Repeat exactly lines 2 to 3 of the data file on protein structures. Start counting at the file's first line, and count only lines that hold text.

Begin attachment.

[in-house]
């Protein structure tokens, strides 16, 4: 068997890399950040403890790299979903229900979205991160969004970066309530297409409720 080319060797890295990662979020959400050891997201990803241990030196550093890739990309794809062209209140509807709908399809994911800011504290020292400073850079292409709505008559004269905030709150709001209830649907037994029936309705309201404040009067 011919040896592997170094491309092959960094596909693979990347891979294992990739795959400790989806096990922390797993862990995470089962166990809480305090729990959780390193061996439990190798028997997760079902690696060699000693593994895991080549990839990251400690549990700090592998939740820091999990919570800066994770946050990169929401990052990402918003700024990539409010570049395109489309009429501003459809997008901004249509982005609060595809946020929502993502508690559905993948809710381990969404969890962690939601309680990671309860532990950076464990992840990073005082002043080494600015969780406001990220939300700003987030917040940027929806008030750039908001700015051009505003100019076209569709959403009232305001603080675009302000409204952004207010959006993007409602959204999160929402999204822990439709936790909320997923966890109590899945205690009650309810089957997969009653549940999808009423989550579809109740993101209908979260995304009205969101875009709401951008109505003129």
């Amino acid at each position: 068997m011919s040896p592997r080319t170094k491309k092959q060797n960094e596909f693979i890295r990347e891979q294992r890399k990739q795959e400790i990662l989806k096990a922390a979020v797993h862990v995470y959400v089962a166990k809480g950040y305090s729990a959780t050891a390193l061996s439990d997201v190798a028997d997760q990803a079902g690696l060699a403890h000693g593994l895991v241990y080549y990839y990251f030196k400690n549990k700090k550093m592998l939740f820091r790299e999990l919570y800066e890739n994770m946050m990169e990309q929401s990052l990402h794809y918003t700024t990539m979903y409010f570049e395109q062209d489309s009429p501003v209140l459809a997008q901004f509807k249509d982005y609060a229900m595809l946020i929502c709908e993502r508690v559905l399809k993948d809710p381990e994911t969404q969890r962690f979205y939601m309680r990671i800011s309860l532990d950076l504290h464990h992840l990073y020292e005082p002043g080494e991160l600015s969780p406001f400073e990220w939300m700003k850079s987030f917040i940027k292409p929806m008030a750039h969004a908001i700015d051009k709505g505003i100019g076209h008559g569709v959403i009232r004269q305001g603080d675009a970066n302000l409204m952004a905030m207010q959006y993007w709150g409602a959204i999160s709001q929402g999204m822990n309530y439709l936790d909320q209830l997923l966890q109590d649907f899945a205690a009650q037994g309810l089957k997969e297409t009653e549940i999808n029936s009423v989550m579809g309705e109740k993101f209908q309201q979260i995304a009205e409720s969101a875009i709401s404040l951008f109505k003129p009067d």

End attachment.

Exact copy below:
């Protein structure tokens, strides 16, 4: 068997890399950040403890790299979903229900979205991160969004970066309530297409409720 080319060797890295990662979020959400050891997201990803241990030196550093890739990309794809062209209140509807709908399809994911800011504290020292400073850079292409709505008559004269905030709150709001209830649907037994029936309705309201404040009067 011919040896592997170094491309092959960094596909693979990347891979294992990739795959400790989806096990922390797993862990995470089962166990809480305090729990959780390193061996439990190798028997997760079902690696060699000693593994895991080549990839990251400690549990700090592998939740820091999990919570800066994770946050990169929401990052990402918003700024990539409010570049395109489309009429501003459809997008901004249509982005609060595809946020929502993502508690559905993948809710381990969404969890962690939601309680990671309860532990950076464990992840990073005082002043080494600015969780406001990220939300700003987030917040940027929806008030750039908001700015051009505003100019076209569709959403009232305001603080675009302000409204952004207010959006993007409602959204999160929402999204822990439709936790909320997923966890109590899945205690009650309810089957997969009653549940999808009423989550579809109740993101209908979260995304009205969101875009709401951008109505003129």
């Amino acid at each position: 068997m011919s040896p592997r080319t170094k491309k092959q060797n960094e596909f693979i890295r990347e891979q294992r890399k990739q795959e400790i990662l989806k096990a922390a979020v797993h862990v995470y959400v089962a166990k809480g950040y305090s729990a959780t050891a390193l061996s439990d997201v190798a028997d997760q990803a079902g690696l060699a403890h000693g593994l895991v241990y080549y990839y990251f030196k400690n549990k700090k550093m592998l939740f820091r790299e999990l919570y800066e890739n994770m946050m990169e990309q929401s990052l990402h794809y918003t700024t990539m979903y409010f570049e395109q062209d489309s009429p501003v209140l459809a997008q901004f509807k249509d982005y609060a229900m595809l946020i929502c709908e993502r508690v559905l399809k993948d809710p381990e994911t969404q969890r962690f979205y939601m309680r990671i800011s309860l532990d950076l504290h464990h992840l990073y020292e005082p002043g080494e991160l600015s969780p406001f400073e990220w939300m700003k850079s987030f917040i940027k292409p929806m008030a750039h969004a908001i700015d051009k709505g505003i100019g076209h008559g569709v959403i009232r004269q305001g603080d675009a970066n302000l409204m952004a905030m207010q959006y993007w709150g409602a959204i999160s709001q929402g999204m822990n309530y439709l936790d909320q209830l997923l966890q109590d649907f899945a205690a009650q037994g309810l089957k997969e297409t009653e549940i999808n029936s009423v989550m579809g309705e109740k993101f209908q309201q979260i995304a009205e409720s969101a875009i709401s404040l951008f109505k003129p009067d």